reviews of volumes 1-4 of this series. The booklet contains
a full specification of the organ.
One of the pieces on this
recording, the Canzona in G, BuxWV170, also features
on the sixth and final volume of Bine Bryndorf’s recording of
Buxtehude’s Complete Organ Works on Naxos’s sister label, Dacapo.
As with the works on that CD which overlap Brown’s Volume 6,
Bryndorf is noticeably faster – 3:41 against Brown’s 4:28. As
usual, timings tell only part of the story, but they are consistent
with my general feeling that Bryndorf is the more agile, the
lighter-fingered performer. Where Bryndorf emphasises the dance-like
elements in the music, Brown is more meditative and reminds
us more of Bach’s debt to Buxtehude. This should not be taken
to mean that Bryndorf skates over the music oblivious to its
deeper qualities or that Brown is slow and stodgy: both are
thoroughly convincing in their own terms. Neither player seems
to feel that Buxtehude’s famous Stylus Phantasticus – the
phrase prominently displayed on the front of the Dacapo CD – means
pulling the music about to make it artificially ‘exciting’.
I listened first to Brown’s
version of the Canzona in G, to judge it on its own terms,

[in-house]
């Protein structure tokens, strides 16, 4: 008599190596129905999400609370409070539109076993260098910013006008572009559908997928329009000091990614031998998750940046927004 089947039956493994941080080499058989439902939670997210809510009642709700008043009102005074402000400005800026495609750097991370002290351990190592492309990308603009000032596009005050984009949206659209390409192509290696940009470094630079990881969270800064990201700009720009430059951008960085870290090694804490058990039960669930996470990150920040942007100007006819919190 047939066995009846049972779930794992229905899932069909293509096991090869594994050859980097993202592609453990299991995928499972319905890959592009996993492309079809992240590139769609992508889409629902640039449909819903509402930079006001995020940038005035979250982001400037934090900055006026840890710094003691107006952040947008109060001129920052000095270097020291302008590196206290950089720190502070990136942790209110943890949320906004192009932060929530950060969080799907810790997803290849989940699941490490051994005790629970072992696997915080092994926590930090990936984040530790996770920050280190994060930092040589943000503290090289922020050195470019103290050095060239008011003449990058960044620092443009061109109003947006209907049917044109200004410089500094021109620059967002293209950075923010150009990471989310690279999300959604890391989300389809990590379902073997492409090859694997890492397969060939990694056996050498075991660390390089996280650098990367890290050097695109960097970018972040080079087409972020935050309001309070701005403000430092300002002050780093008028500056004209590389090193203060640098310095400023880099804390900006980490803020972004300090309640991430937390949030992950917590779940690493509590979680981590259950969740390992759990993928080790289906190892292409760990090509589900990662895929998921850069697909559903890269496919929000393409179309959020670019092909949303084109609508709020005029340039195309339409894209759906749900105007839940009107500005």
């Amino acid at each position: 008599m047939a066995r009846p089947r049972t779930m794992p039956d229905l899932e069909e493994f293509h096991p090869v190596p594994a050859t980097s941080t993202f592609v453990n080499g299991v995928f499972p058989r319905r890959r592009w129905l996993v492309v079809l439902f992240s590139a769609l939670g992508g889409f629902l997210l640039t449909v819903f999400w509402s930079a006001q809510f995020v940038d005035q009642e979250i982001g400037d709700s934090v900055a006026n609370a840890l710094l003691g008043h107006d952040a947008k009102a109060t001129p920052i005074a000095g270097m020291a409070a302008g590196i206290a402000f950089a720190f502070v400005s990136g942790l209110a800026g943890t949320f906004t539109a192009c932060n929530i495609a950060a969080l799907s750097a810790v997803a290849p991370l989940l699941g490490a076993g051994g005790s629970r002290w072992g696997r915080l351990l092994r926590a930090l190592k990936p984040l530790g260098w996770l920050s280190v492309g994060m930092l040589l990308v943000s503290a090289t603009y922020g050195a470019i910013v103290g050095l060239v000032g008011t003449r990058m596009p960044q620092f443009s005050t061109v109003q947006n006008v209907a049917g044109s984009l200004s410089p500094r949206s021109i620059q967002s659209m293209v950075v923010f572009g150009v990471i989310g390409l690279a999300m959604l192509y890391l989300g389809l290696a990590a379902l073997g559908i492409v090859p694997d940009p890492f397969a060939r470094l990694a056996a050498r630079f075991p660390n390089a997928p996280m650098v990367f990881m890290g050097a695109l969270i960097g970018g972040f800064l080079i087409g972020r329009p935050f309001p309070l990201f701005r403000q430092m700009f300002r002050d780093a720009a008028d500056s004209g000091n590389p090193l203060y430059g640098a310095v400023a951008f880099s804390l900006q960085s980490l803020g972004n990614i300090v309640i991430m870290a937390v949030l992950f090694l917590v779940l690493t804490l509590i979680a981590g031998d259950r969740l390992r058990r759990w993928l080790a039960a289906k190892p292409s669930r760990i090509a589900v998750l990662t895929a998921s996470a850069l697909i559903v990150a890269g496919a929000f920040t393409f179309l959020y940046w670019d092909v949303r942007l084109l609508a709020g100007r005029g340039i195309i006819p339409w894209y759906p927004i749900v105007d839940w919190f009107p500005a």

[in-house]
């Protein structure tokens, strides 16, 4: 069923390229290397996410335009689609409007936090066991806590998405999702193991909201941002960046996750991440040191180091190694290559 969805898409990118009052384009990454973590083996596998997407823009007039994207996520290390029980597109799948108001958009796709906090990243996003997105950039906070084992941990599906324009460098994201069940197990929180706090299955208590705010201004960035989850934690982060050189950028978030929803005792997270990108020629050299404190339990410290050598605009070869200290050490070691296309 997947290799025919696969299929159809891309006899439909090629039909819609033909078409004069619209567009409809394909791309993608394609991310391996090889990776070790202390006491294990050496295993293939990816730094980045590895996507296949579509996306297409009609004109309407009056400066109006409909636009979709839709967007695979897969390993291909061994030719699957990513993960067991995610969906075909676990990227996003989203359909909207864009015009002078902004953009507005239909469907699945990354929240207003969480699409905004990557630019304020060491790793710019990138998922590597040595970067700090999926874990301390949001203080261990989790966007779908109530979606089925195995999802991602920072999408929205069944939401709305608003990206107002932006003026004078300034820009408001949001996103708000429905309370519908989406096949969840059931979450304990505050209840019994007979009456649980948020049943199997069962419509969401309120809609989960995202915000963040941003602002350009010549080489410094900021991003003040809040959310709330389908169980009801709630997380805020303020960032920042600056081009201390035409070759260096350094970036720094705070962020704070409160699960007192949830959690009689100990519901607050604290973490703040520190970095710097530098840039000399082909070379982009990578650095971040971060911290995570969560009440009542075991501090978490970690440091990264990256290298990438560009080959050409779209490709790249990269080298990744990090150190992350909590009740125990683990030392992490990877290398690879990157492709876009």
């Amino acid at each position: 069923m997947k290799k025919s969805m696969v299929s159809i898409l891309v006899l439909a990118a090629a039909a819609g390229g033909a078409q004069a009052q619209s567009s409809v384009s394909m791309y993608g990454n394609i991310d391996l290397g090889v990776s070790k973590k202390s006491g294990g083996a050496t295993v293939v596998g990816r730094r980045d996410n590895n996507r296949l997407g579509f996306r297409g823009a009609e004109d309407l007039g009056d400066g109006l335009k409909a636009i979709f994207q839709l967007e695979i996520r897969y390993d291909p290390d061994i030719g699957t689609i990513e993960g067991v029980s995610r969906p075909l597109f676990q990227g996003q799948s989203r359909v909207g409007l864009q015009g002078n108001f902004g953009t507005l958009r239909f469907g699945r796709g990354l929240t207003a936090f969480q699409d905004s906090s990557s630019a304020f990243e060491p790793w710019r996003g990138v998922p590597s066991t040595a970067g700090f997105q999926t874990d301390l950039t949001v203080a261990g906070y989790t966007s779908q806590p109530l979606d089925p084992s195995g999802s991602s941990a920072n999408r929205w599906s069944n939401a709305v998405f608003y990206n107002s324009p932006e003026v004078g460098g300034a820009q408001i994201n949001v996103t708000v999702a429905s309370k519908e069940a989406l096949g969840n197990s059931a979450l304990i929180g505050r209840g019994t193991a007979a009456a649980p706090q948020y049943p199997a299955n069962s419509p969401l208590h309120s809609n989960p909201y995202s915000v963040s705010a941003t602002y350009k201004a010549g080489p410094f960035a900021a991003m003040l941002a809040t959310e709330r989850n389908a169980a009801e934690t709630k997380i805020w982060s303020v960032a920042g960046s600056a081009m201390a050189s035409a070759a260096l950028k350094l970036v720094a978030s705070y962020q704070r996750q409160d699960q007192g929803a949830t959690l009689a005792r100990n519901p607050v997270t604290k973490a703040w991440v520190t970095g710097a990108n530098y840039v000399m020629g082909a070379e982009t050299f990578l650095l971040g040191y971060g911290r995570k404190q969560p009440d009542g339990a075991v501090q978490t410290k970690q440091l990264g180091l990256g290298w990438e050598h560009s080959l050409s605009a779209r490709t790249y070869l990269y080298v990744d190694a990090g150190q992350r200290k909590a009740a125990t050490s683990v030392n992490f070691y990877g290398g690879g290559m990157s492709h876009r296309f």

before turning to Bryndorf’s account. I found Brown’s playing
and chosen registration light and airy, bringing out the lyrical
qualities of the piece so well that I found it hard to imagine
that any performance could do greater justice to these qualities.
If Bryndorf does, perhaps, find just that extra degree of magic
in the piece, there is not a great deal in it – and I actually
found myself preferring Brown’s registration in the opening
bars. With equally helpful ambience and equally good recordings,
in tennis terms I suppose the score is ‘deuce’.
In the rest of the music
the situation remains much as I described it in my earlier review.
There is plenty of variety in the programme, the registration
is well chosen throughout and the playing deft. The performance
and recording allow the music to speak for itself, with no unpleasant
surprises. On neither this nor the earlier volume did I find
any of the quirkiness to which my colleague Chris Bragg referred
in his otherwise favourable review
of Volume 5.
As on Volume 6, several